A new study shows travelers are flocking to those destinations most ravaged by climate change.
Move over, bleisure travel, staycations, and voluntourism. Nowadays, climate change is dictating travel trends. Case in point? Experts have coined a new term for those quests to soak in the most threatened and rapidly diminishing corners of the globe: “last chance tourism,” or LCT. This refers to destinations such as Australia’s rapidly bleaching Great Barrier Reef, the melting ice sheets of Antarctica, and the alternately flood- and drought-threatened islands of Galapagos and the Maldives. Think of LCT as climate change tourism, vanishing-earth voyaging, or, if we’re being dramatic, doomsday travel.
“LCT is a niche tourism market focused on witnessing and experiencing a place before it disappears,” explain researchers Annah Piggott-McKellar and Karen McNamara, of Australia’s University of Queensland, in the current issue of the Journal of Sustainable Tourism. They point out LCT’s troubling catch-22 factor: “The tourists scrambling to visit a particular site ‘before it’s gone’ are themselves contributing to its destruction.” Tourists can cause these fragile sites to further deteriorate by contributing carbon emissions and population pressure—which, according to the tenets of LCT, only raises their “destination status” stock.
Piggott-McKellar and McNamara spent the past year collecting data from among the approximately 2 million visitors who annually flock to the warm, clear waters of one LCT destination: Queensland’s Great Barrier Reef, a 133,000-square-mile network of islands boasting the world’s largest display of coral reefs. Specialists say the site’s breathtaking underwater views are threatened by coral bleaching due to increasingly warm waters, and that the reef also suffers from hurricanes, dredging, agricultural runoff, coastal development, and sea-level rise. Earlier this year, ecologists predicted a potential ecosystem collapse for the reef by 2100.
The public, it seems, has gotten the memo. Of the 235 tourists the researchers polled on-site, slightly less than 70 percent said they were strongly motivated to see the reef “before it’s gone.” These last chance tourists, Piggott-McKellar and McNamara found, were predominantly “older, more environmentally conscious females visiting the region for the first time.” Most had traveled “great distances, both on a domestic and international scale.”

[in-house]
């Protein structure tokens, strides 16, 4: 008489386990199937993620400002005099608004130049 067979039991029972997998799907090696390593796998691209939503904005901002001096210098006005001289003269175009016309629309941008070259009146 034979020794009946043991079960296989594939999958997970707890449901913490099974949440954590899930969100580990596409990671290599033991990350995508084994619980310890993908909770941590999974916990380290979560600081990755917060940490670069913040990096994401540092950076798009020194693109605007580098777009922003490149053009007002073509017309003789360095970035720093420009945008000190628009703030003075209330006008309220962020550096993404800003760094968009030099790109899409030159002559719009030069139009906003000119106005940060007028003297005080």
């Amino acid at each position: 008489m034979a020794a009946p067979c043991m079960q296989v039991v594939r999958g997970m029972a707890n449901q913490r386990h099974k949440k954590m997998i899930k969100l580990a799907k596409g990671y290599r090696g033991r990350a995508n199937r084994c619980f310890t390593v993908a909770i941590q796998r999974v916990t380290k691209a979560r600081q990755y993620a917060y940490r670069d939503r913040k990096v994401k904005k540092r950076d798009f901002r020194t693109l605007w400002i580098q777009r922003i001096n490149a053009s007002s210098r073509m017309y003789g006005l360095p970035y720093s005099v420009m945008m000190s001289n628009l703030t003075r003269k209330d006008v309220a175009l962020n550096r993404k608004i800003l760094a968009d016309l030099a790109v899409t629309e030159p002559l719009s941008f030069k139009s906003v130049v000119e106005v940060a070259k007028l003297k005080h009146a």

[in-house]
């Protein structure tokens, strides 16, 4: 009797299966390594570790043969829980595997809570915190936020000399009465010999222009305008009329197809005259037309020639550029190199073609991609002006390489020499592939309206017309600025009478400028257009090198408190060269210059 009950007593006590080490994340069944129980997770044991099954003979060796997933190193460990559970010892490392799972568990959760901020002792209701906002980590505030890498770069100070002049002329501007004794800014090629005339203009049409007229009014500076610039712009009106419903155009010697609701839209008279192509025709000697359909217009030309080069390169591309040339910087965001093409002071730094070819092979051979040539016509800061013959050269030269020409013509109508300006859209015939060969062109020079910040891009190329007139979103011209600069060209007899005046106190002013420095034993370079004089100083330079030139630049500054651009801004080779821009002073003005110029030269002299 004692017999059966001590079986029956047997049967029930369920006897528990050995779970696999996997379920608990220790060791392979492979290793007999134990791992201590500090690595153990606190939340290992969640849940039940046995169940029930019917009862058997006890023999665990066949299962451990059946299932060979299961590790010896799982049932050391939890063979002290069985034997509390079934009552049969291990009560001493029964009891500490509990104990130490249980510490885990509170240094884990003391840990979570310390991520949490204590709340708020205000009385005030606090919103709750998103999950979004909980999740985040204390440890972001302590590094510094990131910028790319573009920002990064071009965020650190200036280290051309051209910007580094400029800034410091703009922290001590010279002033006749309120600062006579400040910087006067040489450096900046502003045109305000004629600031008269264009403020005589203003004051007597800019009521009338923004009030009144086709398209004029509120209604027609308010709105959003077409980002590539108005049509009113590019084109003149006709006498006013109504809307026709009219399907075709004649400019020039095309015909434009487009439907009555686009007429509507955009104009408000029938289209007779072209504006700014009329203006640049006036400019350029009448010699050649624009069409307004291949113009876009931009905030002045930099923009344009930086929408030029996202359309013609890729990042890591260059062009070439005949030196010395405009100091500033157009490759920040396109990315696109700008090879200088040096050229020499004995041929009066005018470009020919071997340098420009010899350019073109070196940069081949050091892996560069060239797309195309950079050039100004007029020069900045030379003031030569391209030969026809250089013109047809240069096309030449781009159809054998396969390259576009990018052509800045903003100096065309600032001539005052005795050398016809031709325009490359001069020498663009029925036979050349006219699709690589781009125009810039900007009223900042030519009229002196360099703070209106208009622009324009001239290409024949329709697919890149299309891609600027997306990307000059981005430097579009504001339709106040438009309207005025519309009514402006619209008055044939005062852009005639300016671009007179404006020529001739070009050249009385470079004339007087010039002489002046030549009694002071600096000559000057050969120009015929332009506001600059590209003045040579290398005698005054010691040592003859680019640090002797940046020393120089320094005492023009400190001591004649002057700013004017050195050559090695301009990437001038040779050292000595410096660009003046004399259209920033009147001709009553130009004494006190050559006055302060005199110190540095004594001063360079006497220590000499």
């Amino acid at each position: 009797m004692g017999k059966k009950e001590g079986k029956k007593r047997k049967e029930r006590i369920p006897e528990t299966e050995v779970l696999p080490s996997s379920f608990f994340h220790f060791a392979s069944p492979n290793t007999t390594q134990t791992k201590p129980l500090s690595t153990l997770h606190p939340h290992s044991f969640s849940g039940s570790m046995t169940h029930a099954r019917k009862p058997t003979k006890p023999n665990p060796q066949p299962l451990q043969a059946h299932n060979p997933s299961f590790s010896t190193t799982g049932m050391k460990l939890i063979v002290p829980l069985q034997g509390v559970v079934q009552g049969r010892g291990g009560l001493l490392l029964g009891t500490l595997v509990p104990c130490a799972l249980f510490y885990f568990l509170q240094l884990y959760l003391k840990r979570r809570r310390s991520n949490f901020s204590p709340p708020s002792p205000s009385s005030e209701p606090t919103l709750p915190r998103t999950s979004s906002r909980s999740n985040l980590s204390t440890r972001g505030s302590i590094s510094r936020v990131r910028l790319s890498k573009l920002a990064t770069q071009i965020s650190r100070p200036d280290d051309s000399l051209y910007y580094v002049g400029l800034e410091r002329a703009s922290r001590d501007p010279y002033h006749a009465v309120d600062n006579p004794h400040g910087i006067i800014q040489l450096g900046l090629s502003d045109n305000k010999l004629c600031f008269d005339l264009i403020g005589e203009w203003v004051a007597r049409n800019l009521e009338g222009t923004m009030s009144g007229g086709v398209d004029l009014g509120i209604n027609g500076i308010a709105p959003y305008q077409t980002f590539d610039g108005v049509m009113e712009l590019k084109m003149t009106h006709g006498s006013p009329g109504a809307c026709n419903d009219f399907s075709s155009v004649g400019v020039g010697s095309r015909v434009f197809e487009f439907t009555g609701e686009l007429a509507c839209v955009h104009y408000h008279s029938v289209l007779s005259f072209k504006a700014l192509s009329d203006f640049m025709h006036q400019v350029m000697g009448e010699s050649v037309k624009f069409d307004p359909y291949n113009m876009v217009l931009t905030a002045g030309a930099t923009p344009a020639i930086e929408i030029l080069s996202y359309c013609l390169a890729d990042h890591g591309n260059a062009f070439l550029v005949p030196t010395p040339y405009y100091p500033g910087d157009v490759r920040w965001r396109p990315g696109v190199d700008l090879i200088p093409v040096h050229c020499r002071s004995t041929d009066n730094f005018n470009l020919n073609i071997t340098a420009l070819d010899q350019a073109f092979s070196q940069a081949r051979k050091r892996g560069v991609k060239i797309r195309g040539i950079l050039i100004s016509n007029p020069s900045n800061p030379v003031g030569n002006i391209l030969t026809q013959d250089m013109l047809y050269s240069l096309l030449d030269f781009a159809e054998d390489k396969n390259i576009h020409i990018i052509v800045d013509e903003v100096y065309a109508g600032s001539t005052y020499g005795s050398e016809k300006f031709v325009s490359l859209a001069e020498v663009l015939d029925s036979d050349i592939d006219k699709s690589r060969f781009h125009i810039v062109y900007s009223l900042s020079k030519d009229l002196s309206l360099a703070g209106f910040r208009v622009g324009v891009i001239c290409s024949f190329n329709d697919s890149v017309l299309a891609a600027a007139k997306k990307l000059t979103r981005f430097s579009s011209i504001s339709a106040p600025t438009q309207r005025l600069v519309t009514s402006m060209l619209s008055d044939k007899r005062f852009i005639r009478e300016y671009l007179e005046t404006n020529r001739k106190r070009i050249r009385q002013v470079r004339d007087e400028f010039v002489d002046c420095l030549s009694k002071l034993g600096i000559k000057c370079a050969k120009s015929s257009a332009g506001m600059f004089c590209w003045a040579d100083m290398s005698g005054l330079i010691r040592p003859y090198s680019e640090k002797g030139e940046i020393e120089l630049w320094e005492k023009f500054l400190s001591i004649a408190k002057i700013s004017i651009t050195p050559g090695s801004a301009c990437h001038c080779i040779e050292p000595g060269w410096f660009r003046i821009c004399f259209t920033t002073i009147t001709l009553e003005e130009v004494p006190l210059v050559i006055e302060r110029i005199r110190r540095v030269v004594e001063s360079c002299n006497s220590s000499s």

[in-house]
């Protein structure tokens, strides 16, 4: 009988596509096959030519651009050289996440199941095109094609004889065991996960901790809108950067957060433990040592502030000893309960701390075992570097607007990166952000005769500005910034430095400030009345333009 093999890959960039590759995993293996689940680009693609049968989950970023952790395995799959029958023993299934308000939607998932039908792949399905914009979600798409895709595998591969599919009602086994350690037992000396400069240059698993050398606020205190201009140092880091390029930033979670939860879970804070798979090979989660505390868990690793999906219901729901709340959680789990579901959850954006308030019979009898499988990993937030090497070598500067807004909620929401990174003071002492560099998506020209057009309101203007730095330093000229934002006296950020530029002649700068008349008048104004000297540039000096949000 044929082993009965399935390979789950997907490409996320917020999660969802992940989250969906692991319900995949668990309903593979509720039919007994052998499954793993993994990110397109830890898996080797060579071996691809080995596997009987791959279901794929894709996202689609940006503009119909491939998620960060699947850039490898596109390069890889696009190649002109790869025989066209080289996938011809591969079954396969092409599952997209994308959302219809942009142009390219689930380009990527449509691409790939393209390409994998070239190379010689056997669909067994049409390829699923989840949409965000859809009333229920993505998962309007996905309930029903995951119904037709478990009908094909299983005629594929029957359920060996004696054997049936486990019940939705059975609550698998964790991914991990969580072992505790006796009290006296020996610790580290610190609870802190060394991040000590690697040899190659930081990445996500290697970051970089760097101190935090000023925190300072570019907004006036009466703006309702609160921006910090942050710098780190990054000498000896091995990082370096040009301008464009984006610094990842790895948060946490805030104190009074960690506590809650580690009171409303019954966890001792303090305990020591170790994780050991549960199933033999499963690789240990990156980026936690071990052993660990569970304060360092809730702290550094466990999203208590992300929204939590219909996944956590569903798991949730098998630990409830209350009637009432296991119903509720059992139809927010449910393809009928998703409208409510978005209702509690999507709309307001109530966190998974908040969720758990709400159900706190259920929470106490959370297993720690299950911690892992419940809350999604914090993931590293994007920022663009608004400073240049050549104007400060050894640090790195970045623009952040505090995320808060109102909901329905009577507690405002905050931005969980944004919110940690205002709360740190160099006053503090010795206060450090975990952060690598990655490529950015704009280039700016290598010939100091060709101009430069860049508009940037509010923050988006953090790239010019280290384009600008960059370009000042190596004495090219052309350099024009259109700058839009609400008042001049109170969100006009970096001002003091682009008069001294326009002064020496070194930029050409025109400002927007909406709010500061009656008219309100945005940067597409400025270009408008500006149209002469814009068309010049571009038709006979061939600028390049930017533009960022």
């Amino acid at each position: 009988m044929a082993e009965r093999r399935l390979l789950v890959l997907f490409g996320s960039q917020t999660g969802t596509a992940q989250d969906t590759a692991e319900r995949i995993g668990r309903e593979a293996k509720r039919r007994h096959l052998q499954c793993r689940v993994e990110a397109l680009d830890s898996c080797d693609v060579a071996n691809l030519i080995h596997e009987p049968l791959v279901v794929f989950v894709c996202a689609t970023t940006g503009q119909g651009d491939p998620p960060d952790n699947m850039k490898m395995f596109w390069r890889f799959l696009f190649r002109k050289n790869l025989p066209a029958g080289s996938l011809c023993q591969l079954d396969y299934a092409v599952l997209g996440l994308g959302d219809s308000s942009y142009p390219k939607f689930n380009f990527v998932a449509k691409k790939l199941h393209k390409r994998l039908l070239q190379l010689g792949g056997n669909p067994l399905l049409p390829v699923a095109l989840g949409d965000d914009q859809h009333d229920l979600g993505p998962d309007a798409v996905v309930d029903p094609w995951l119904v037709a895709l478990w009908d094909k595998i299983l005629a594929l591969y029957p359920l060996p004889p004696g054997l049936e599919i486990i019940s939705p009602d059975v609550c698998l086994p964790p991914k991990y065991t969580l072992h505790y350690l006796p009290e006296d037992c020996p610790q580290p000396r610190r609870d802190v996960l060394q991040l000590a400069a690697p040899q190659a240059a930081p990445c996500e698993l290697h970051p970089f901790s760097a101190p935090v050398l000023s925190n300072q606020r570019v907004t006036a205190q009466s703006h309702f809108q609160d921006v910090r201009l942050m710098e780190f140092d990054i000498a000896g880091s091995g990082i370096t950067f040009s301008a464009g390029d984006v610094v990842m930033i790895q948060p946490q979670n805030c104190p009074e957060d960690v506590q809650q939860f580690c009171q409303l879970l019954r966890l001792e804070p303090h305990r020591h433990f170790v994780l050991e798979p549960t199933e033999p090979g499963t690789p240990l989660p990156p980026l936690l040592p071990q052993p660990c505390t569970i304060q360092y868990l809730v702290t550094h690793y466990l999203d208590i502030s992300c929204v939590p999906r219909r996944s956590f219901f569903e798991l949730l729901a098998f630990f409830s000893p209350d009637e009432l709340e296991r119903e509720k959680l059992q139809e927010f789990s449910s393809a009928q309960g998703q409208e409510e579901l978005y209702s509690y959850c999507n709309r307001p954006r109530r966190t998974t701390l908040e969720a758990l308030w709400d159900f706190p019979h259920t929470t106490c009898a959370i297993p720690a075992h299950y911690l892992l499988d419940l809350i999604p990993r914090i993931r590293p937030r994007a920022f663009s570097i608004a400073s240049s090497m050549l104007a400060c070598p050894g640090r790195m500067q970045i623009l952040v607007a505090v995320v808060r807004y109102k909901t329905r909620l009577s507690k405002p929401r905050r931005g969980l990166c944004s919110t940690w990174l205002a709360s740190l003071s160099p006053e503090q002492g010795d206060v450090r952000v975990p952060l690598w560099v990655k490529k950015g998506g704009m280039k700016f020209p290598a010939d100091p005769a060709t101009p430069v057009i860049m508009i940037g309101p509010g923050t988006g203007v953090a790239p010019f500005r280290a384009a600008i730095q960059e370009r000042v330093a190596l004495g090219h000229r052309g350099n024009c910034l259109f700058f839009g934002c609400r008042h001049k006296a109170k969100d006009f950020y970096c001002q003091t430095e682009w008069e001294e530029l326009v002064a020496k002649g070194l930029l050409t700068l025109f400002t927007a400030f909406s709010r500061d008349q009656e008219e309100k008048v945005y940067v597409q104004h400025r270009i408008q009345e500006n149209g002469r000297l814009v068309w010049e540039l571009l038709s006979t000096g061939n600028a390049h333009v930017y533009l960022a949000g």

While those seeking a “last chance experience” were more likely to be concerned about the reef’s health as it relates to climate change and coral bleaching, survey answers reveal only moderate to low concern about the impact of the tourism on the reef itself. “That tourists do not associate their own travel to the reef with damage is part of the paradox of LCT,” the researchers wrote, thus highlighting the need to improve travelers’ awareness of certain key threats to the reef—namely, their own presence. The reef’s fragile corals suffer from many related factors, including reef walking, dropped anchors, boat fuel, and swimmers’ sweat and sunscreen runoff.”
“Tourism, the largest service industry in the world, has long been known as ‘the smokeless industry,’ which implies that its impacts aren’t always seen until it’s too late,” says Samantha Hogenson, managing director of the Center for Responsible Travel. “Until recent years, tourism wasn’t taken seriously in many places as something requiring serious planning, study, and thought beyond how many visitors could be crammed through the turnstile each day, but this is slowly changing. Sites are realizing their limits of acceptable change, and focusing on low-volume, high-value tourism by marketing to travelers who care about the place and their impact, and who care about the story of what’s happening to these destinations, why it’s happening, and what solutions are available. At its best, tourism provides a tremendous opportunity to create advocates who have connected with a place and its people in a meaningful way.”
This Tuesday, September 27, marks World Tourism Day, an initiative to raise awareness of the importance of tourism’s social, cultural, political, and economic value in the international community. Hopefully, ecotourism experts will spend some of it devising ways to help travelers reconcile their wanderlust with eco-sensitivity. Until then, look out, UNESCO’s endangered sites—LCT tourists, it seems, are drawing up their bucket lists.
SEE MORE GREEN LIFE STORIES